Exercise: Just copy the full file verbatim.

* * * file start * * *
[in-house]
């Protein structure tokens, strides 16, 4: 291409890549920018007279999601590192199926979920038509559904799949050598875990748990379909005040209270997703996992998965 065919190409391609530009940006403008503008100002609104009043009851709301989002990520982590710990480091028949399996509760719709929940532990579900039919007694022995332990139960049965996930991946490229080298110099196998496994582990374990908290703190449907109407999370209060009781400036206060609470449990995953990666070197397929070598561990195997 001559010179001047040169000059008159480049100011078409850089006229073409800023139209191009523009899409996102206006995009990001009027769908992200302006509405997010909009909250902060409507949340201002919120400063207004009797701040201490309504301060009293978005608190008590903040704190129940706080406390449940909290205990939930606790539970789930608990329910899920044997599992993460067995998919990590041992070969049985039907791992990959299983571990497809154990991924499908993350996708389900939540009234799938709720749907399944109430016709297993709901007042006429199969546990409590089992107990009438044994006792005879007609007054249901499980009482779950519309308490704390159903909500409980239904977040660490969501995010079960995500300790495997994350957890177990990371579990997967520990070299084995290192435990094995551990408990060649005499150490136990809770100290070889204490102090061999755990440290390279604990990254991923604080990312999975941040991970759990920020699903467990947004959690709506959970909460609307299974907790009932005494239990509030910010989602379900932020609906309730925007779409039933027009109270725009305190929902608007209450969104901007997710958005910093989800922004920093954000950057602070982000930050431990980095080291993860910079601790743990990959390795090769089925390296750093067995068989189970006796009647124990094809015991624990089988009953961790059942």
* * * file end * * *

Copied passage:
[in-house]
């Protein structure tokens, strides 16, 4: 291409890549920018007279999601590192199926979920038509559904799949050598875990748990379909005040209270997703996992998965 065919190409391609530009940006403008503008100002609104009043009851709301989002990520982590710990480091028949399996509760719709929940532990579900039919007694022995332990139960049965996930991946490229080298110099196998496994582990374990908290703190449907109407999370209060009781400036206060609470449990995953990666070197397929070598561990195997 001559010179001047040169000059008159480049100011078409850089006229073409800023139209191009523009899409996102206006995009990001009027769908992200302006509405997010909009909250902060409507949340201002919120400063207004009797701040201490309504301060009293978005608190008590903040704190129940706080406390449940909290205990939930606790539970789930608990329910899920044997599992993460067995998919990590041992070969049985039907791992990959299983571990497809154990991924499908993350996708389900939540009234799938709720749907399944109430016709297993709901007042006429199969546990409590089992107990009438044994006792005879007609007054249901499980009482779950519309308490704390159903909500409980239904977040660490969501995010079960995500300790495997994350957890177990990371579990997967520990070299084995290192435990094995551990408990060649005499150490136990809770100290070889204490102090061999755990440290390279604990990254991923604080990312999975941040991970759990920020699903467990947004959690709506959970909460609307299974907790009932005494239990509030910010989602379900932020609906309730925007779409039933027009109270725009305190929902608007209450969104901007997710958005910093989800922004920093954000950057602070982000930050431990980095080291993860910079601790743990990959390795090769089925390296750093067995068989189970006796009647124990094809015991624990089988009953961790059942």